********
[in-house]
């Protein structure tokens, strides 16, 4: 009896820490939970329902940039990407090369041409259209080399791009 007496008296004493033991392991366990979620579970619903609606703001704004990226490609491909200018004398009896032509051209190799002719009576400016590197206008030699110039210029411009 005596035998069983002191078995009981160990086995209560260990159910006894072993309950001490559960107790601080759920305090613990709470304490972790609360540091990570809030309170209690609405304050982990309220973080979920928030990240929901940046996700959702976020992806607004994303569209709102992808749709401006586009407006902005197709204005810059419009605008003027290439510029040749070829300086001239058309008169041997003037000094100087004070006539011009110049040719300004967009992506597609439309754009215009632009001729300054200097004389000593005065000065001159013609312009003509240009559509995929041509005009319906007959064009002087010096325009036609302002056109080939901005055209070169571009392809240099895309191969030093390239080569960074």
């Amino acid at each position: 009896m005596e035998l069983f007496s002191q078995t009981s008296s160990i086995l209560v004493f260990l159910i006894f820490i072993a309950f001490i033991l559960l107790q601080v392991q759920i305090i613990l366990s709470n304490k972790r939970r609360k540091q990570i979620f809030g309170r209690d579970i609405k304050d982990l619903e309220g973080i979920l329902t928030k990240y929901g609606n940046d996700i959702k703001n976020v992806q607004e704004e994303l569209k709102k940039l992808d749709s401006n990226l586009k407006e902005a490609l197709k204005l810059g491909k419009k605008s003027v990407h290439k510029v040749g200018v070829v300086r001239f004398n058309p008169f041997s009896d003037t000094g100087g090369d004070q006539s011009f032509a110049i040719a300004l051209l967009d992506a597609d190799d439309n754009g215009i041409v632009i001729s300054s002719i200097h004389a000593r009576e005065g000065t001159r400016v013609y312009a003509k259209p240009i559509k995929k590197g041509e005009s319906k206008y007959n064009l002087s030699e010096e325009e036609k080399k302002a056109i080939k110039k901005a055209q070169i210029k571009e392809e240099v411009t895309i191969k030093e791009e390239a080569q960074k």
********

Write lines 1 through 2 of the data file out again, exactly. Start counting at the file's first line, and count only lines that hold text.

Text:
[in-house]
């Protein structure tokens, strides 16, 4: 009896820490939970329902940039990407090369041409259209080399791009 007496008296004493033991392991366990979620579970619903609606703001704004990226490609491909200018004398009896032509051209190799002719009576400016590197206008030699110039210029411009 005596035998069983002191078995009981160990086995209560260990159910006894072993309950001490559960107790601080759920305090613990709470304490972790609360540091990570809030309170209690609405304050982990309220973080979920928030990240929901940046996700959702976020992806607004994303569209709102992808749709401006586009407006902005197709204005810059419009605008003027290439510029040749070829300086001239058309008169041997003037000094100087004070006539011009110049040719300004967009992506597609439309754009215009632009001729300054200097004389000593005065000065001159013609312009003509240009559509995929041509005009319906007959064009002087010096325009036609302002056109080939901005055209070169571009392809240099895309191969030093390239080569960074």